Ouachita’s Myra Houser Authors “Bureaucrats of Liberation” Book on Apartheid-era Civil Rights Leaders

For immediate release

By Rachel Moreno

July 13, 2020

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ARKADELPHIA, Ark.—Ouachita Baptist University’s Dr. Myra Ann Houser, assistant professor of history, has authored “Bureaucrats of Liberation: Southern African and American Lawyers and Clients During the Apartheid Era,” to be released in September 2020. The book is published by Leiden University Press as well as University of Chicago Press.

Built on research from Houser’s doctoral dissertation, “Bureaucrats of Liberation” details the history of the Lawyers’ Committee for Civil Right Under Law, an organization of lawyers founded at the request of President John F. Kennedy in 1963 to fight for public policy changes regarding civil rights in America. The book also covers the organization’s Southern Africa Project, an effort spanning three decades to provide support to Namibian and South African lawyers in their struggle against illegal occupation and apartheid.

According to, Houser’s documentation of the Lawyers’ Committee and the Southern Africa Project “provides a lens into 20th century geopolitics tied to anti-apartheid, decolonization, Cold War and movements agitating against white supremacy. In doing so, it pays careful attention to the Project’s different eras, beginning with U.S. Executive Branch officials helming the effort and evolving into a space where more activist-oriented attorneys on both sides of the Atlantic drove its mission and politics.”

Houser’s research on the Southern Africa Project and global anti-apartheid movement spans a total of 13 years, as well as three countries on three continents. She studied the American Committee on Africa papers, which are housed in New Orleans; the Lawyers’ Committee papers, housed in New York; the British Anti-Apartheid Papers, housed in Oxford, England; and South African Liberation Movement papers, housed in Johannesburg, Cape Town, Durban and Fort Hare, South Africa. Houser also interviewed former staff of the Southern Africa Project.

“Any type of trans-national history is going to span several historiographies, and this project was no exception,” she said. “In order for this book to work, it needed to speak to not just the Project’s story but also its context within U.S., South African and Namibian histories, as well as within studies of social change, anti-racism, decolonization and the Cold War, among other phenomena.”

Having personally spent her childhood in southern Africa and later transitioning to life in America as a high school student, Houser’s interests – in the apartheid and colonialism that had transpired in the country of her childhood, as well as in U.S. politics and society – also gave her insight to “see themes that connect them, especially the parallels in thinking about race, law and society,” she said.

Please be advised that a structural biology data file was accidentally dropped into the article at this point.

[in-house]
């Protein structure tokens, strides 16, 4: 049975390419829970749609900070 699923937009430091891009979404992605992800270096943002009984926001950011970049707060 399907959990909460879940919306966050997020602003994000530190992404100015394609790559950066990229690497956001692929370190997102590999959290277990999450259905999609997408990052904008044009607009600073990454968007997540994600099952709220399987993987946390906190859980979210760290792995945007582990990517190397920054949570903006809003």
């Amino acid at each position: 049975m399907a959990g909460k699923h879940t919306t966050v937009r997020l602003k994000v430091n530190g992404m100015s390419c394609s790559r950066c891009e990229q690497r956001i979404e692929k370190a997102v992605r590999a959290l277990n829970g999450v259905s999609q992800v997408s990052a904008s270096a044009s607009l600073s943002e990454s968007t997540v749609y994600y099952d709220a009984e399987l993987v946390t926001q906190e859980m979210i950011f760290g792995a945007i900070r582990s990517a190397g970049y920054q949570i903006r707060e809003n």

“In terms of personal growth, I think this work taught me a lot about social change and how difficult but fulfilling that is,” Houser said. “I also think I had the opportunity to learn a lot about the U.S., where I hold a passport but did not live for my early life, and southern Africa, where I did live and go to school but did not hold a passport.

“We’re in this moment in the U.S. that I think we really will look at as a watershed, where many Americans – and particularly many white Americans – are grappling for the first time with the inequities of our society and our own complicities within it,” she continued. “In part, I think that is because of this unique moment where we’ve all been in our houses for three months and had time to reflect on society and want to connect with something bigger than ourselves. But in part, it’s also because of the groundwork of many, many individuals and groups like the Project.

“I hope that folks will either learn or have re-iterated that social change is difficult and complicated and takes a long time, but is ultimately worth it,” Houser said. “Folks working for or with the Project toiled for decades, and they followed centuries’ worth of struggle, working beyond the more performative elements of protest. That they kept moving is something I hope folks who are newer to these types of conversations can learn from.”

A 2007 Ouachita graduate, Houser received her M.A. from College of William & Mary in 2009 and her Ph.D. from Howard University in 2014. Dr. Houser joined the Ouachita faculty in 2014 as assistant professor of history and also coordinates Ouachita’s social justice studies program. 

In addition to “Bureaucrats of Liberation,” Houser has published works in “Atlantic Studies,” “Critical Arts,” “History in Africa” and “Safundi: The Journal of South African and American Studies,” as well as within edited volumes.

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